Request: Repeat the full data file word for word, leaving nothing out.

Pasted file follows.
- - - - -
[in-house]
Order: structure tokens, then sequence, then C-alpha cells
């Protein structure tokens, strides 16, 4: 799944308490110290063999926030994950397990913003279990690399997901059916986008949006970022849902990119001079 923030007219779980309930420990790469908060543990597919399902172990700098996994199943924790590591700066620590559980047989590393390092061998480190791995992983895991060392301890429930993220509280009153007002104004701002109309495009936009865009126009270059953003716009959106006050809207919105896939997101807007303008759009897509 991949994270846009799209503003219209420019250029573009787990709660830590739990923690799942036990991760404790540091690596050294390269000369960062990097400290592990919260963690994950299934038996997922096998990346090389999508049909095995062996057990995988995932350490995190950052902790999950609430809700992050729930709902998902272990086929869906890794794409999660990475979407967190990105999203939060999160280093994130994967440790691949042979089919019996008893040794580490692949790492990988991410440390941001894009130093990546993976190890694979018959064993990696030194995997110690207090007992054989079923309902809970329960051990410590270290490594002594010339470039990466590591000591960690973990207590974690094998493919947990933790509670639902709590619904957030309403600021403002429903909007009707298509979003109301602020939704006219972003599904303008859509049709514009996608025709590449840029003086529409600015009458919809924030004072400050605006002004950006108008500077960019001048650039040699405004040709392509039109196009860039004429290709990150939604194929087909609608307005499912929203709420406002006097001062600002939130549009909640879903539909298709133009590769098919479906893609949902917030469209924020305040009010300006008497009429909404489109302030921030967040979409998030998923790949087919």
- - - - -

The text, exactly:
[in-house]
Order: structure tokens, then sequence, then C-alpha cells
């Protein structure tokens, strides 16, 4: 799944308490110290063999926030994950397990913003279990690399997901059916986008949006970022849902990119001079 923030007219779980309930420990790469908060543990597919399902172990700098996994199943924790590591700066620590559980047989590393390092061998480190791995992983895991060392301890429930993220509280009153007002104004701002109309495009936009865009126009270059953003716009959106006050809207919105896939997101807007303008759009897509 991949994270846009799209503003219209420019250029573009787990709660830590739990923690799942036990991760404790540091690596050294390269000369960062990097400290592990919260963690994950299934038996997922096998990346090389999508049909095995062996057990995988995932350490995190950052902790999950609430809700992050729930709902998902272990086929869906890794794409999660990475979407967190990105999203939060999160280093994130994967440790691949042979089919019996008893040794580490692949790492990988991410440390941001894009130093990546993976190890694979018959064993990696030194995997110690207090007992054989079923309902809970329960051990410590270290490594002594010339470039990466590591000591960690973990207590974690094998493919947990933790509670639902709590619904957030309403600021403002429903909007009707298509979003109301602020939704006219972003599904303008859509049709514009996608025709590449840029003086529409600015009458919809924030004072400050605006002004950006108008500077960019001048650039040699405004040709392509039109196009860039004429290709990150939604194929087909609608307005499912929203709420406002006097001062600002939130549009909640879903539909298709133009590769098919479906893609949902917030469209924020305040009010300006008497009429909404489109302030921030967040979409998030998923790949087919």